The House Financial Services Subcommittee on Capital Markets and Government Sponsored Enterprises held a hearing titled “Oversight of the SEC’s Agenda, Operations, and FY 2015 Budget Request.” Subcommittee Chair Scott Garrett delivered opening remarks at the hearing and discussed SEC initiatives as well as the Financial Stability Oversight Council’s (“FSOC”) regulation of the asset management industry.
Representative Garrett thanked Chair White for directing her staff to prioritize the examination of the U.S. equity markets “long before the recent media outcry.” Additionally, he commended Chair White for posting the OFR’s study on asset management on the SEC’s website, allowing people around the country to correct many of the study’s “inaccuracies and falsehoods.”
One item that Representative Garrett declared to be a top priority is the “recent push by some at FSOC and other international regulators to expand the government’s safety-net and prudential regulatory approach to those in the asset management business.” Representative Garrett called this a “grave concern” and stated his hope that the Committee and the SEC would work together to send a strong message to the FSOC not to pursue actions in the asset management industry, such as the regulation of asset management firms as systemically important financial institutions.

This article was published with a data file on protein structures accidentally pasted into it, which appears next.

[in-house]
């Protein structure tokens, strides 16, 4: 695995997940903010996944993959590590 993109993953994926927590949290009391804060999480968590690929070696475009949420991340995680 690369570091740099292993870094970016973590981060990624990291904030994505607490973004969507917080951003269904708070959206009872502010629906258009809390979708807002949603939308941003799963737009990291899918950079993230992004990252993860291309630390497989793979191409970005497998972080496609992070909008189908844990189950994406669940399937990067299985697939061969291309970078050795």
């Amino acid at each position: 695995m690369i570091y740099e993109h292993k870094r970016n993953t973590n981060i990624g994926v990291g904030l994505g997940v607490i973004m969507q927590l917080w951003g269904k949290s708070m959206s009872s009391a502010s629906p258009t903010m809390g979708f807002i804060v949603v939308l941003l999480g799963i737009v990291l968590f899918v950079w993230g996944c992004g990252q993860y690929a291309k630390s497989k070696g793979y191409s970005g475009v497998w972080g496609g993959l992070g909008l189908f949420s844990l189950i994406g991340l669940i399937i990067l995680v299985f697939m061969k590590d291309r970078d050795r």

Regarding the need for Regulation NMS revision, he urged the SEC to make decisions based on data analysis and not a “sensationalized and over-hyped media narrative” (i.e., Flash Boys).
Lofchie Comment: The FSOC’s assertion that it could deem asset managers, which have virtually no assets, to be “systemically significant” succeeded in drawing considerable attention to the decision-making process of the FSOC. The Financial Services Committee and Representative Garrett should push back not only on this single issue, but also as to the appropriate authority of the FSOC in light of the limits of its institutional competence; i.e., that it is part of a historical bank regulator now asserting control over areas which ordinarily would not have been viewed as strengths of the bank regulators, such as asset management and insurance.